Holding out for the ideal job. You may have in mind a job that’s perfect for you, but the real world doesn’t necessarily work that way. If you pass on job openings that don’t completely fit your search criteria, you may never get called in for an interview. Remember, whenever employers post an open position, they get hundreds of responses. Look more closely at openings that you may be suited for and take the next step. Better to do well in a “not-perfect” job right now and keep searching for that dream job later.

It’s all about me. Job experts note that many candidates think first about what an open position can do for them, rather than what they can do for the company that’s hiring.  Big mistake. You want to know what need you can fill with your particular skills and experience, not what perks or privileges the job may or may not include.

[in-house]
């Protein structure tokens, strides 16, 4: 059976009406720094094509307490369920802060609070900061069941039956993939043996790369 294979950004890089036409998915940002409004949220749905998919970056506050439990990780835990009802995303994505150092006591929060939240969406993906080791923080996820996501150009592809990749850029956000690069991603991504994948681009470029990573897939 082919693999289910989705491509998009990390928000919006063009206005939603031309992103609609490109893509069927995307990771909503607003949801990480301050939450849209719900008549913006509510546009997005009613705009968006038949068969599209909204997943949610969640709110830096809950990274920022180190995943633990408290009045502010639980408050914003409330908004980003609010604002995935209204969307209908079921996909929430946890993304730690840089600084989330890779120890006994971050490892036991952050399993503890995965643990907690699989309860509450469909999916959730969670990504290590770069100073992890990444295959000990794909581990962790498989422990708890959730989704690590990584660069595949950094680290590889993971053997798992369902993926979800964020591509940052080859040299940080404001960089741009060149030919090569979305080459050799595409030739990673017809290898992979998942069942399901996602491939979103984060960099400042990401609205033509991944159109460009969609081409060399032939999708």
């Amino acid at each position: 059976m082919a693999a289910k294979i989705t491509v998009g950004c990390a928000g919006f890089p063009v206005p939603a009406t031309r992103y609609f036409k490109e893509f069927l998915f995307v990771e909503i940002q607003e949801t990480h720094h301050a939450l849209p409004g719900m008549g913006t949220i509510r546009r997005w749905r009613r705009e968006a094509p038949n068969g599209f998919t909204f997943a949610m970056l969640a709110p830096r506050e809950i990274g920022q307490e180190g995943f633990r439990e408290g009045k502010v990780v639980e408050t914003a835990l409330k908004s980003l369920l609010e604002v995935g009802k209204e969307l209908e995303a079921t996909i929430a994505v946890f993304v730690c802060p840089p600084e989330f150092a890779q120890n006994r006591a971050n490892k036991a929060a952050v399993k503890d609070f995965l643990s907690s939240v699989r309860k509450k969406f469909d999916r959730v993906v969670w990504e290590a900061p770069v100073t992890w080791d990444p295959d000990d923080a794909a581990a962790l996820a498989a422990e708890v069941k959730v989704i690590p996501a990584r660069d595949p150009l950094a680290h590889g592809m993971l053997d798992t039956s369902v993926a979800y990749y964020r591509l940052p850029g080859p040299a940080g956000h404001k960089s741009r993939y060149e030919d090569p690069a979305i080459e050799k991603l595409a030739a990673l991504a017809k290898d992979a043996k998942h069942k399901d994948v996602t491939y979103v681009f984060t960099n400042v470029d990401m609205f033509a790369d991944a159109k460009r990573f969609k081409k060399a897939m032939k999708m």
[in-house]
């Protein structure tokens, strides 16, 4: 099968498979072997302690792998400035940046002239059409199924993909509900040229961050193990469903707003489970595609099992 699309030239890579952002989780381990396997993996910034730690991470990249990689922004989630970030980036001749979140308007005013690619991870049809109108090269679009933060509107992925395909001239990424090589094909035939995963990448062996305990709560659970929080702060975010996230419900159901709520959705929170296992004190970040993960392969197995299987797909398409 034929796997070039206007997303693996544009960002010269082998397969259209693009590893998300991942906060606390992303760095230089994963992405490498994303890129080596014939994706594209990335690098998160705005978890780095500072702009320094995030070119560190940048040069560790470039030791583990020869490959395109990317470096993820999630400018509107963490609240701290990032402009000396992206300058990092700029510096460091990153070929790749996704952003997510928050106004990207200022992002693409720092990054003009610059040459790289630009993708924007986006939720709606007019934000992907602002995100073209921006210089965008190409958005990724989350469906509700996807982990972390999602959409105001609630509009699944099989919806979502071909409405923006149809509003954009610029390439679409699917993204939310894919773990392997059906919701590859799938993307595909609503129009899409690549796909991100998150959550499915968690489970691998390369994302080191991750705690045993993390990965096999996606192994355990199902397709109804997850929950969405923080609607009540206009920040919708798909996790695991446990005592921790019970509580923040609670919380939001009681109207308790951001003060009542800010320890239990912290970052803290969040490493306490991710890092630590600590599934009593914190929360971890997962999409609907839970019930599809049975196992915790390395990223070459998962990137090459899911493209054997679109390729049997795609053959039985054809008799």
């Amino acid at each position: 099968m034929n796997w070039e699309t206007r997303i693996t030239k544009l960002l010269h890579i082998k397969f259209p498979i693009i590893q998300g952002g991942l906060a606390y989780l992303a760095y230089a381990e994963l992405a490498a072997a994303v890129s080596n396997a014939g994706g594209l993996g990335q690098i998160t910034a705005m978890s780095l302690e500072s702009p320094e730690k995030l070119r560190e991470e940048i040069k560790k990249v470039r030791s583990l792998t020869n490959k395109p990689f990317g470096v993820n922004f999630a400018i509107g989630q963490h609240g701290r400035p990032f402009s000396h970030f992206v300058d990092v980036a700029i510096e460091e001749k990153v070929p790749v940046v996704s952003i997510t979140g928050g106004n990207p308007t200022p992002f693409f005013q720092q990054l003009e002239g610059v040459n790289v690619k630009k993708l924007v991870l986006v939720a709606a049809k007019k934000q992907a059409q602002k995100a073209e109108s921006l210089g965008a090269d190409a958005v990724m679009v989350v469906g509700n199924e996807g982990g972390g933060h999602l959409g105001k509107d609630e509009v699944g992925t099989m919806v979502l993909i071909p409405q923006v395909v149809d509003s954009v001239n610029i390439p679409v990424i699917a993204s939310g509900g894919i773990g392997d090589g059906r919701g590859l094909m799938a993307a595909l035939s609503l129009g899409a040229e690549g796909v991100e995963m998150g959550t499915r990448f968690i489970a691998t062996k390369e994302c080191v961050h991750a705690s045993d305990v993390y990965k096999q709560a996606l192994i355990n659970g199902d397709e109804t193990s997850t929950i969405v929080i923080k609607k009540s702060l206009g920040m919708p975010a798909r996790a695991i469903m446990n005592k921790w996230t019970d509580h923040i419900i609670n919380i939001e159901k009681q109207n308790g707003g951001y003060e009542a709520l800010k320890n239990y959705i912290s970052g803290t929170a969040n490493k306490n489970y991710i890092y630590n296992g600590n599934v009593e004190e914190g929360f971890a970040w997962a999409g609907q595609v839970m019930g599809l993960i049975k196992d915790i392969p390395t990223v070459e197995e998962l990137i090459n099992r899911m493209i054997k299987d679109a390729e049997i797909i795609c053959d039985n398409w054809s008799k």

Looking too close to home. Chances are, the job you want isn’t going to be situated around the block — or even within a few miles of your home. Consider open positions that require a longer commute or even full-scale relocation. Opportunities are out there, if you adopt a more flexible mind-set.

A job is a job is a job. A front desk receptionist in one business may be nothing like a front-desk receptionist somewhere else. Don’t make the mistake of focusing on the position, without understanding more about the business offering the position. These days it’s easy to research companies online, so you’re better equipped to explain — by resume and/or interview — how you can best fit their needs.

You’ll find that by following these steps and thinking active, rather than passive, you’ll generate more energy and focus in your job search.